Last week the question was: What is this?
This is a mud dauber nest. Mud daubers are wasps that make nests out of soil. There are several species that construct nests in a variety of shapes. This particular one is a pipe organ mud dauber. The adult female builds the nest which contains multiple sealed chambers packed full of spiders that have been stung and paralyzed. An egg is also laid in each chamber. Once the egg hatches, the larva feeds on the spiders as it develops. When mature, the wasp exits the nest by boring a hole through the mud.
Here is this week’s question: What is this insect?
Last week the question was: What is wrong with these peanuts?
These peanuts and the pegs have been damaged by root knot nematodes (RKN). Peanuts are just one of the many crops that can be damaged by RKN. They tend to a bigger problem in sandy soil. RKN are not a common problem in peanuts, but can build up to damaging levels, especially with poor rotation practices. Take a look at page 21 in the Clemson Peanut Money Maker Guide for more info.
Here is this week’s question: What is this?
Last week the question was: What is this growing on an old piece of wood?
This is a lichen. Lichens are made up of two different organisms: a fungus and an algae (or sometimes a cyanobacteria). The two organisms have a symbiotic relationship where the algae photosynthesizes and provides nutrition to the fungus while the fungus provides protection from the elements for the algae. Since the algal part of the lichen photosynthesizes, lichens do not take anything from from their hosts. In other words, they are completely harmless, though they are frequently blamed for declining plants. Here is a great page from Clemson Extension with more info.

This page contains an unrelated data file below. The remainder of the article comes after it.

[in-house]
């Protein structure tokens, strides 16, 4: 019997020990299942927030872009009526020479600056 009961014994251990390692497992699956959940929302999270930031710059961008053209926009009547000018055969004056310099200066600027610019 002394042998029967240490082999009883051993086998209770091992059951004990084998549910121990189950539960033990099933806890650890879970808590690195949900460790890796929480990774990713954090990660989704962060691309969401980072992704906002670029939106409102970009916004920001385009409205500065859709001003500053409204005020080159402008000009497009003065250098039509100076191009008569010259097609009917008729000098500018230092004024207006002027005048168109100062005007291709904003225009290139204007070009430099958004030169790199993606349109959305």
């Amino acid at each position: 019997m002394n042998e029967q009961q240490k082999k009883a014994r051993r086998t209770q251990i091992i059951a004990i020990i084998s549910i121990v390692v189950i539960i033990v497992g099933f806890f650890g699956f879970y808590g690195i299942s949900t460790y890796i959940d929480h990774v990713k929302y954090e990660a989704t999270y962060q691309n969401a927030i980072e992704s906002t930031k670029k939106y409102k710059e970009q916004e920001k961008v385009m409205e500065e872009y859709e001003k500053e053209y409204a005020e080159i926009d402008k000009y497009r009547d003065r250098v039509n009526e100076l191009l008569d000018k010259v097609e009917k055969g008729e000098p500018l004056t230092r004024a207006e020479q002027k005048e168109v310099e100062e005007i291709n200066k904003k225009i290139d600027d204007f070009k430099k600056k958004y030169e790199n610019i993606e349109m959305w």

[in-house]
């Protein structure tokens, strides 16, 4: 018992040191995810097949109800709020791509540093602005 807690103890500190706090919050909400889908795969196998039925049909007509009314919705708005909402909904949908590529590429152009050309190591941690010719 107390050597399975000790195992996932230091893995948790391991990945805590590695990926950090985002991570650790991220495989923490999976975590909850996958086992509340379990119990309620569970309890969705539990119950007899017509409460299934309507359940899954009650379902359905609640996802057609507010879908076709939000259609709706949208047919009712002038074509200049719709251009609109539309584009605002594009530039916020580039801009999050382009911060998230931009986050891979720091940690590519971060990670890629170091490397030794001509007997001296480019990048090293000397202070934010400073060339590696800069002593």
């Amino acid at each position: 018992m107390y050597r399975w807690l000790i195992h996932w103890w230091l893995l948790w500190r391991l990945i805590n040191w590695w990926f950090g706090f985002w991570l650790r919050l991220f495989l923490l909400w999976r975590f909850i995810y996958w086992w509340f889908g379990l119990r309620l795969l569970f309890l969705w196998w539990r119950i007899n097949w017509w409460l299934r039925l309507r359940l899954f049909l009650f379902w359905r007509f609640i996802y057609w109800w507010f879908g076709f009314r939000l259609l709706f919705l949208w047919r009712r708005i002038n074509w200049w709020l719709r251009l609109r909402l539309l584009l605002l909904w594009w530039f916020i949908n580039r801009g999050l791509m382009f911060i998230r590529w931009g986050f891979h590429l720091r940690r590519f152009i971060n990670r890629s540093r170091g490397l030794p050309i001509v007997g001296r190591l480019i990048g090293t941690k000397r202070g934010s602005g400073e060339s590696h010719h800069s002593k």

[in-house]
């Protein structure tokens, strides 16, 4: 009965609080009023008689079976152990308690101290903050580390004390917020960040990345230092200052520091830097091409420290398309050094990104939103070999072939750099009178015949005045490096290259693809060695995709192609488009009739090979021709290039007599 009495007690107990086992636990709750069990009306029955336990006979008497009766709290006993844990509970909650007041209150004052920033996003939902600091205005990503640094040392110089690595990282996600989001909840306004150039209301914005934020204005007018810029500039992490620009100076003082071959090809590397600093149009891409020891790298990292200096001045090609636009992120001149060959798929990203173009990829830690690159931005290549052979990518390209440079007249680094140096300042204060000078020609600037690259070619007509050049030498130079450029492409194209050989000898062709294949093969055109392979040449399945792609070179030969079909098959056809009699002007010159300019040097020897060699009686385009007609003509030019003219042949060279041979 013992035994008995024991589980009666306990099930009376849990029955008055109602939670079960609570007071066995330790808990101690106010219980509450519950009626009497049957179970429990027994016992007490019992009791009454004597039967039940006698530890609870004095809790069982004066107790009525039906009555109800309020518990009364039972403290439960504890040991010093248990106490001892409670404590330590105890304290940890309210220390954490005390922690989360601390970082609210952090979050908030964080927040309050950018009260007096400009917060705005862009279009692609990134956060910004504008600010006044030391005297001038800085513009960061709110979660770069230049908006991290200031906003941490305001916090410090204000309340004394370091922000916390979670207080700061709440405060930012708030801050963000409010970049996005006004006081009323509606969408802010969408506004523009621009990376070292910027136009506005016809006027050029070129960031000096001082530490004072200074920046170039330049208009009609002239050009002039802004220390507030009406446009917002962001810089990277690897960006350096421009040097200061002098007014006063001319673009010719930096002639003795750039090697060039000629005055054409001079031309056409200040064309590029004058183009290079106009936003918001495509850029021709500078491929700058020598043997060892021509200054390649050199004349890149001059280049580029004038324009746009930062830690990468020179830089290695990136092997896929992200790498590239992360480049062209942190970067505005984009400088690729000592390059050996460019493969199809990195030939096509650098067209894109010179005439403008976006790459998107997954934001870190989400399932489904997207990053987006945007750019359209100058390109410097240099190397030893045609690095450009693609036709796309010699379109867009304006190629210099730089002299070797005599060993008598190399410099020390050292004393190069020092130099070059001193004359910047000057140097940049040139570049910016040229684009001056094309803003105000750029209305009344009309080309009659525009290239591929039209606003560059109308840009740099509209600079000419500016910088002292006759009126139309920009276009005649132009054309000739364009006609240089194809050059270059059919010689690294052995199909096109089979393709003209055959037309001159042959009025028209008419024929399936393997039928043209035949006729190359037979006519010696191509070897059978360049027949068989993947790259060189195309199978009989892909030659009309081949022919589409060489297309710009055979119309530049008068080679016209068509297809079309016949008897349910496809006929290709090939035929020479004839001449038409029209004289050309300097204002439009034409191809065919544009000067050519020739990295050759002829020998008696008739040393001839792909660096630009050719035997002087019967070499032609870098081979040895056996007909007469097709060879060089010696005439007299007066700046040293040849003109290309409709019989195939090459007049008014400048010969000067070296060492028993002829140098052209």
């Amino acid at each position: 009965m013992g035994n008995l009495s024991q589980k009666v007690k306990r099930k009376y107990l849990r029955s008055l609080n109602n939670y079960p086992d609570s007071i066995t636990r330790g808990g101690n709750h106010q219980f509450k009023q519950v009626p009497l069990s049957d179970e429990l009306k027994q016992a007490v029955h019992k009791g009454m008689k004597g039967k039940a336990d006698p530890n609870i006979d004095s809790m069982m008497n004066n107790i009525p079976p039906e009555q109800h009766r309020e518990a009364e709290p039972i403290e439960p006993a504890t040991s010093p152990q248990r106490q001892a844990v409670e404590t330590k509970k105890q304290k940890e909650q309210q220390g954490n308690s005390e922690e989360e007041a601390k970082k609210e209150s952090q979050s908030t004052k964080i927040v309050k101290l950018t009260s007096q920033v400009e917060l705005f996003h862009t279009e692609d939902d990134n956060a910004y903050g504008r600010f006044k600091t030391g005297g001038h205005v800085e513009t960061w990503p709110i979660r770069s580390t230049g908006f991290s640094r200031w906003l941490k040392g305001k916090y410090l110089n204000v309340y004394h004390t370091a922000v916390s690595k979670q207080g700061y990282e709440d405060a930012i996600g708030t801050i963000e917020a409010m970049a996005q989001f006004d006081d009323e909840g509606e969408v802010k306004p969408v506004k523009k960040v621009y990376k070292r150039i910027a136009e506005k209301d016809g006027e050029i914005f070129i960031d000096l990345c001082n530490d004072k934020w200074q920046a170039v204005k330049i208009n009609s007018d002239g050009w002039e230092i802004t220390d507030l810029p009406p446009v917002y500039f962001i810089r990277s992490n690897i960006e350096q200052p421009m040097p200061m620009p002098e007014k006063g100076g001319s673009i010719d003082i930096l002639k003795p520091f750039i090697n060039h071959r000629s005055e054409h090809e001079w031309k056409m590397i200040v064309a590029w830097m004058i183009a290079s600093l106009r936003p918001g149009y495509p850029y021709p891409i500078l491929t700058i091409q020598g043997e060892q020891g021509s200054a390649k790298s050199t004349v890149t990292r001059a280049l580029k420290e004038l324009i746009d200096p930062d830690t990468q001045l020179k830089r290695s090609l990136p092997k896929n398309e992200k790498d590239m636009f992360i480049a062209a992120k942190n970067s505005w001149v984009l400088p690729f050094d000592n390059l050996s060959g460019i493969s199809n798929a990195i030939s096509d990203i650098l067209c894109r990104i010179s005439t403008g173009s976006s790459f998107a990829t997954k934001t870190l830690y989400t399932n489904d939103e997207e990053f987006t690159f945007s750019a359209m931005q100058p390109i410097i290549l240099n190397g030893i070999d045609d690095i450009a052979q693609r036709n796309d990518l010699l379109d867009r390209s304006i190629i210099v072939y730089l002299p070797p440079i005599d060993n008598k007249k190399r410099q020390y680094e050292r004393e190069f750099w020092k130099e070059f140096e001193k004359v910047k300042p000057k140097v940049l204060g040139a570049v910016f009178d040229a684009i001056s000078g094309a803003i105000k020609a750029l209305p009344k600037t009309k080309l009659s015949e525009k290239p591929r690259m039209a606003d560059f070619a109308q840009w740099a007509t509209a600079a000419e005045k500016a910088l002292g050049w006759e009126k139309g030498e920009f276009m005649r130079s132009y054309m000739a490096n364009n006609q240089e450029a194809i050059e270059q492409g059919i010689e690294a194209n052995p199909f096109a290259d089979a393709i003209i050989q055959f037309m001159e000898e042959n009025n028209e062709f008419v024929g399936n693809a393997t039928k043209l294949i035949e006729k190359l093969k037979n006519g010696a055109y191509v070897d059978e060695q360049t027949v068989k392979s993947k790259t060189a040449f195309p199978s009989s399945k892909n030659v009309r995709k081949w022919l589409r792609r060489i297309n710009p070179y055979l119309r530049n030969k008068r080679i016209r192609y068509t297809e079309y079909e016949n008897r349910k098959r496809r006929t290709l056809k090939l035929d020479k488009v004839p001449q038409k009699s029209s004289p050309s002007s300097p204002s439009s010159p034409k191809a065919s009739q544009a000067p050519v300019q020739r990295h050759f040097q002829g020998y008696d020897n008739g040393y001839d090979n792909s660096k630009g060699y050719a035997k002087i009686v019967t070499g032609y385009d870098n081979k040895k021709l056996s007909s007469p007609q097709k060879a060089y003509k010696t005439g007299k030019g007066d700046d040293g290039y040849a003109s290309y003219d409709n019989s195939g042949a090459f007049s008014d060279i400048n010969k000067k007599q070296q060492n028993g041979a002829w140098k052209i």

Here is this week’s question: What is wrong with these peanuts?
Last week the question was: What is this weed?
This is Florida pusley. It is a summer annual with a spreading, prostrate growth habit. It is commonly found in lawns in the South. Seed production occurs quickly after the flowers appear. When found this time of year, the best thing to do is just let the winter kill it and use a pre-emergent broadleaf herbicide in the spring to kill the seedlings as they emerge. Here is a publication with more info.
Here is this week’s question: What is this growing on an old piece of wood?
Photo from William Hardee.